Coinciding with the emergence of the ‘people’s courts’ came a renewed land agitation.
Under British legislation, an ongoing programme of land transfer was well underway, but there remained a range of contentious issues, among them being the slow working of the British undertaking.
Particularly in the western counties in the spring of 1920, there were cattle drives, land occupations, and forced sales, these activities often being led by local Sinn Féin members.
Up to this point, the Dáil had only committed itself to expanded land transfers in principle and had formed a small, underfunded land bank.
It now opposed the whole agitation, which it sought to contain by the formation of a land commission, which for the time being effectively dampened down the trouble.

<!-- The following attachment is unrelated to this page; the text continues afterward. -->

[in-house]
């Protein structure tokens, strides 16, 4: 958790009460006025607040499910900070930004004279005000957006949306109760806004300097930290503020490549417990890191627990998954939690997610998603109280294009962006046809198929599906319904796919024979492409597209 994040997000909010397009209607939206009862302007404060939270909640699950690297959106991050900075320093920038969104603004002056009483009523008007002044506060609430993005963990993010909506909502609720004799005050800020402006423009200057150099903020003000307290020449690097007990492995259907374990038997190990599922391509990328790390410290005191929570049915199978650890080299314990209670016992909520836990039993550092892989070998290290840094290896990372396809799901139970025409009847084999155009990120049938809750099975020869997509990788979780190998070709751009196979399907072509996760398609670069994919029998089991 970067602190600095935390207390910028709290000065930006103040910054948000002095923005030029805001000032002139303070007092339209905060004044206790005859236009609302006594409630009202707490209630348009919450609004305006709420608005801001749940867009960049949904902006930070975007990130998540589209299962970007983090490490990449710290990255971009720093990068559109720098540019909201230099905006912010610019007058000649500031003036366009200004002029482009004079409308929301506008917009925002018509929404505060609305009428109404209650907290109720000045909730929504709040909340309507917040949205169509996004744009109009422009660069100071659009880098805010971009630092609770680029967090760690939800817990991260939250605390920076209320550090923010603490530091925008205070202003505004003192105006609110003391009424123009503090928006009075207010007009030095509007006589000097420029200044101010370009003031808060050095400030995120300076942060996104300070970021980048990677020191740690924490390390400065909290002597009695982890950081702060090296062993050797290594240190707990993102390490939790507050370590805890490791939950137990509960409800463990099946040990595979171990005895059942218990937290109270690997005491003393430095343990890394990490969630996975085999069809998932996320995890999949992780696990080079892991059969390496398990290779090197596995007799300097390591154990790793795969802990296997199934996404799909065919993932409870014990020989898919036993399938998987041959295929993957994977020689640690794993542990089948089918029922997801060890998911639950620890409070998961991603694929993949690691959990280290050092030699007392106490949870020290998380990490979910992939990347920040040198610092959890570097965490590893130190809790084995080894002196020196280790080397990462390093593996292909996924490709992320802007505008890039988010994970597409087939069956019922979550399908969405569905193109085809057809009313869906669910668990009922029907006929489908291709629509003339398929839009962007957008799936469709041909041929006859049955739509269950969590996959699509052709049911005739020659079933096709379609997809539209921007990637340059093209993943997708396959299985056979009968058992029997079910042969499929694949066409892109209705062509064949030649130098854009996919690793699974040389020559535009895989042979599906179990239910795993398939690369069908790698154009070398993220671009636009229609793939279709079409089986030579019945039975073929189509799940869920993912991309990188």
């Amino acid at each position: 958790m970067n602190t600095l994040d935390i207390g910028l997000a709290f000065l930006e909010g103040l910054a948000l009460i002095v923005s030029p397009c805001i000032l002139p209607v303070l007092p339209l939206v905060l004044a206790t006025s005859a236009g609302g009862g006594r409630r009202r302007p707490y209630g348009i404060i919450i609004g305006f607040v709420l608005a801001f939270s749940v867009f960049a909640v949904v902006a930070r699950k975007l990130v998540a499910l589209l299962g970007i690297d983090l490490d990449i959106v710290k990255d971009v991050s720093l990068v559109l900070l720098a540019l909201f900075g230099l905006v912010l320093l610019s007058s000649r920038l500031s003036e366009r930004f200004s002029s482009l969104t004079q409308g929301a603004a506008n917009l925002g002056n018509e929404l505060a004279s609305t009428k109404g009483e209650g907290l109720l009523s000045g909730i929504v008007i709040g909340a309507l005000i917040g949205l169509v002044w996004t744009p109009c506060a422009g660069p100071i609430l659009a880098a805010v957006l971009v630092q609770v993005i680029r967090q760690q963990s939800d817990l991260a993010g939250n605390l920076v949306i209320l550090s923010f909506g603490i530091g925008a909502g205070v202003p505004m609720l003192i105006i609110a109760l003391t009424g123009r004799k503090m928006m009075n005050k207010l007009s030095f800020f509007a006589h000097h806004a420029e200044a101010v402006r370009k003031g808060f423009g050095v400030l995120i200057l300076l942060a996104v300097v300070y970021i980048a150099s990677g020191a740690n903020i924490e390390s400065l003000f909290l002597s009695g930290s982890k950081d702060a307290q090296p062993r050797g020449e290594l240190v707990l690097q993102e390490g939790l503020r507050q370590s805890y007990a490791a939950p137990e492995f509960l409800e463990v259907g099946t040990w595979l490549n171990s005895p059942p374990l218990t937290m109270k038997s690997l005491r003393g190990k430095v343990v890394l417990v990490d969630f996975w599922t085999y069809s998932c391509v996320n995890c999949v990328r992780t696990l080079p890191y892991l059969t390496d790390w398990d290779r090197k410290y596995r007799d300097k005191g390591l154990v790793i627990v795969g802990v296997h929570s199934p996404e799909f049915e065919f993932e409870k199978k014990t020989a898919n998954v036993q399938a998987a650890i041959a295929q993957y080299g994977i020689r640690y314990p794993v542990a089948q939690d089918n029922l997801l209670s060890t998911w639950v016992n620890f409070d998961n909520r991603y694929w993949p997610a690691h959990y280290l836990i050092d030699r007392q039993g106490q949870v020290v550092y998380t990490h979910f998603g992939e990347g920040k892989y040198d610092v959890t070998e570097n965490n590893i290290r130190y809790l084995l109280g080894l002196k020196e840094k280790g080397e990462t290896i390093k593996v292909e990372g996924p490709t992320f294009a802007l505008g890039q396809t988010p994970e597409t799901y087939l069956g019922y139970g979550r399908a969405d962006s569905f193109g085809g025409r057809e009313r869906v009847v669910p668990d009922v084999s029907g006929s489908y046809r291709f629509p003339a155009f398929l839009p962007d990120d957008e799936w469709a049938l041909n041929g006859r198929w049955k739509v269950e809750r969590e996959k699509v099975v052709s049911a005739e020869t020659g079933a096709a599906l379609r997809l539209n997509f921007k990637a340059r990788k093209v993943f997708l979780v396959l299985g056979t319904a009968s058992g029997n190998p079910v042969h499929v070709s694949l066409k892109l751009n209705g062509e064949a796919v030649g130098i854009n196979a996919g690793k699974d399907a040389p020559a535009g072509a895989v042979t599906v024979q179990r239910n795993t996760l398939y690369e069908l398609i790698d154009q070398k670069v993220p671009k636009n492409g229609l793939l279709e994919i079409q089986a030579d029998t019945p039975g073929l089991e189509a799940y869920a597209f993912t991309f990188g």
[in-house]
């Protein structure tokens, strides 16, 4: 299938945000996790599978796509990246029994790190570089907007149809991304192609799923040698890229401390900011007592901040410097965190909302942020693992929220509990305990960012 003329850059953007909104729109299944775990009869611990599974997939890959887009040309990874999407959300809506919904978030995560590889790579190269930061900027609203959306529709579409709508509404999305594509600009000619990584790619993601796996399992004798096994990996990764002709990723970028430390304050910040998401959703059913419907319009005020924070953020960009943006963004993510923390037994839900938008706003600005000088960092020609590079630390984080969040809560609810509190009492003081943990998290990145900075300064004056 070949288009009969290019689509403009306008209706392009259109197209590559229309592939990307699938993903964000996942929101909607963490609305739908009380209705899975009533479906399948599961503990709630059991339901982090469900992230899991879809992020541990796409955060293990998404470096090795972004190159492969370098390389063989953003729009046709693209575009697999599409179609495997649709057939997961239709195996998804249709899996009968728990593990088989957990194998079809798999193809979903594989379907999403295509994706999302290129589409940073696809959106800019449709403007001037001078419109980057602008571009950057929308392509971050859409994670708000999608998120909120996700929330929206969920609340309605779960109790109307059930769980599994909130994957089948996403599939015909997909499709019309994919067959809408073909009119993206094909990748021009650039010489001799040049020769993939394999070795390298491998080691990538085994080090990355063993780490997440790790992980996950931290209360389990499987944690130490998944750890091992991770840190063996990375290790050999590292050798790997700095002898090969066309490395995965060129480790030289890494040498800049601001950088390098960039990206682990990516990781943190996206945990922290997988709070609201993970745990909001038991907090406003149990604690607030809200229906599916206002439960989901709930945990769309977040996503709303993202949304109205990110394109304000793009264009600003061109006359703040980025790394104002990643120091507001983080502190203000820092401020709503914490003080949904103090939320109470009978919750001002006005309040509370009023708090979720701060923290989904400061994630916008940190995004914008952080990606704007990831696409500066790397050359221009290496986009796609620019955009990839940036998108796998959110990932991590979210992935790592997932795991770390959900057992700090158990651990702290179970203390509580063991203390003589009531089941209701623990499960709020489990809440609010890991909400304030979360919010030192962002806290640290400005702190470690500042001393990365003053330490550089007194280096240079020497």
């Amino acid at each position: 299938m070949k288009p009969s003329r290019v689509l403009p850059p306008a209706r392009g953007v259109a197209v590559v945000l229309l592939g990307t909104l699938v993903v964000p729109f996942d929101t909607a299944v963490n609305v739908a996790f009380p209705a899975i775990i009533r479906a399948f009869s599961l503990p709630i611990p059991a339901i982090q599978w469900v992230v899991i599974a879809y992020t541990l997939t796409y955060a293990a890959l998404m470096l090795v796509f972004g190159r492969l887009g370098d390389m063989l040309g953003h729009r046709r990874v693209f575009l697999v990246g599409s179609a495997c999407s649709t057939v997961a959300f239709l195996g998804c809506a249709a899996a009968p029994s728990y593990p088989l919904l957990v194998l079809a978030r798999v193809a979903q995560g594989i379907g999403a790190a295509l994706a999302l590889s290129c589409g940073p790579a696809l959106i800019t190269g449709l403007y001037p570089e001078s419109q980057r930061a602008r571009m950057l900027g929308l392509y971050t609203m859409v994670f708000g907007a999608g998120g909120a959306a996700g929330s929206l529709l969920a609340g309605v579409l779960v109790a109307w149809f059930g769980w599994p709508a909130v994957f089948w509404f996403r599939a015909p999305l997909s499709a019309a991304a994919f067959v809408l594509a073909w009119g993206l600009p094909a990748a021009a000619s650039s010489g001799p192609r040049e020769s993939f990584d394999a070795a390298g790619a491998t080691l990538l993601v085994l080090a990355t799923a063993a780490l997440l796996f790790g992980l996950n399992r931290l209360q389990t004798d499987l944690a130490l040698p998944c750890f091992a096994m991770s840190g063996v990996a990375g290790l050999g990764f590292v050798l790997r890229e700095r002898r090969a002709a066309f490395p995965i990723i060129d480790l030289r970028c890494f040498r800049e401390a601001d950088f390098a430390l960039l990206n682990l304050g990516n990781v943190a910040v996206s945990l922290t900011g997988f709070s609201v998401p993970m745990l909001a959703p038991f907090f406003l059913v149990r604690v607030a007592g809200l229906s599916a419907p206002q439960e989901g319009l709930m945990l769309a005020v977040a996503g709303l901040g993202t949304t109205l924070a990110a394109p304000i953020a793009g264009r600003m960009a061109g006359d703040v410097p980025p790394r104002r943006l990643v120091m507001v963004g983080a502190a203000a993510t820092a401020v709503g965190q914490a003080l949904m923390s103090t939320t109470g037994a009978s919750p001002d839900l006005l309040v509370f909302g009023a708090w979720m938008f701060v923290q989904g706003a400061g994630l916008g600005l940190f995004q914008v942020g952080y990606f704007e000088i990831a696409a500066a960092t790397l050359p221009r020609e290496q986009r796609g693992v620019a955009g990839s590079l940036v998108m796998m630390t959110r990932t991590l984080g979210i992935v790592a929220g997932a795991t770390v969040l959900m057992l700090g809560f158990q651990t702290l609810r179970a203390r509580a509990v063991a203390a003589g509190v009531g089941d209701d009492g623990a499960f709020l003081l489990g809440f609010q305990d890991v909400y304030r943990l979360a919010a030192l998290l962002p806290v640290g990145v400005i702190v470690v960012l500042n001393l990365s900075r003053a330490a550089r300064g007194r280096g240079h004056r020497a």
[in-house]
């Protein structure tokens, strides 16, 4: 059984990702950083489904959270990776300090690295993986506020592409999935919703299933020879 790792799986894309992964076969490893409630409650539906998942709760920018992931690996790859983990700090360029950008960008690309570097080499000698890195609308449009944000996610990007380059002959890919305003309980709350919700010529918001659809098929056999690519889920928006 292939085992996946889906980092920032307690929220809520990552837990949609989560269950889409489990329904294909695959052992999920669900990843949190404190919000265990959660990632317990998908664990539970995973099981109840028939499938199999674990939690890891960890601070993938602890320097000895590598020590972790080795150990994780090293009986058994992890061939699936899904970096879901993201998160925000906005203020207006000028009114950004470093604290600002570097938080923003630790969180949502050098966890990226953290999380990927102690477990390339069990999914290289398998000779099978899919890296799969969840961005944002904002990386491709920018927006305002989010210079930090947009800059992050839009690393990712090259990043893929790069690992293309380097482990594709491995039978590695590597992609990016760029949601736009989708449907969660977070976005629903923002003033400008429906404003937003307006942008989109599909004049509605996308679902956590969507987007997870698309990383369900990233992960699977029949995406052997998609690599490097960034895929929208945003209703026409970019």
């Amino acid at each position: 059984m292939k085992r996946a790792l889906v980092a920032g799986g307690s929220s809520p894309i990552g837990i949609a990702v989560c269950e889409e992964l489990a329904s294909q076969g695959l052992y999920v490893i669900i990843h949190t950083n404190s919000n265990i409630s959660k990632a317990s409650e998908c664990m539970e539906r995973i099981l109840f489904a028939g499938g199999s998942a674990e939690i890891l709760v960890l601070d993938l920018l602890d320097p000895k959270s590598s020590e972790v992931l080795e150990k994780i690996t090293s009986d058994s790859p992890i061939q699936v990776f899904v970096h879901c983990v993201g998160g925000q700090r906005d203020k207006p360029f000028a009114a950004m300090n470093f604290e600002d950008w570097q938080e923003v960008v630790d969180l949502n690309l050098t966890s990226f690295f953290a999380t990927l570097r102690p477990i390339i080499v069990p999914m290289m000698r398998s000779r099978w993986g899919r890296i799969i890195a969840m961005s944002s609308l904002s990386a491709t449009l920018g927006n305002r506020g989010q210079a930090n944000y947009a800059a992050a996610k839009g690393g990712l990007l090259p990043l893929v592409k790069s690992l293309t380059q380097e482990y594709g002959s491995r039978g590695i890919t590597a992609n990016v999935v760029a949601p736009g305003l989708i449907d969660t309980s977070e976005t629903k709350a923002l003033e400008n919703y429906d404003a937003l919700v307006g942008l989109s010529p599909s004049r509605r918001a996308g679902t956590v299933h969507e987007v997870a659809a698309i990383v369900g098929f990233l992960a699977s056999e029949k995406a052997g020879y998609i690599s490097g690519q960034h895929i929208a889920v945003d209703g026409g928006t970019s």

As a result of massive electoral support, Sinn Féin supporters won control of every county council (except the four unionist-dominated northeastern counties), which promptly gave their allegiance to Dáil Éireann.
Grand pronouncements were one thing, but this new relationship resulted in the British administration ending substantial grants to the councils.
The Dáil’s Local Government department, under W T Cosgrave and Kevin O’Higgins, was confronted with the situation that huge reductions in country expenditures were required, with hospitals and old-age facilities being affected.
Once again, Sinn Féin had asserted its domination in the country, but there were costs to self-government.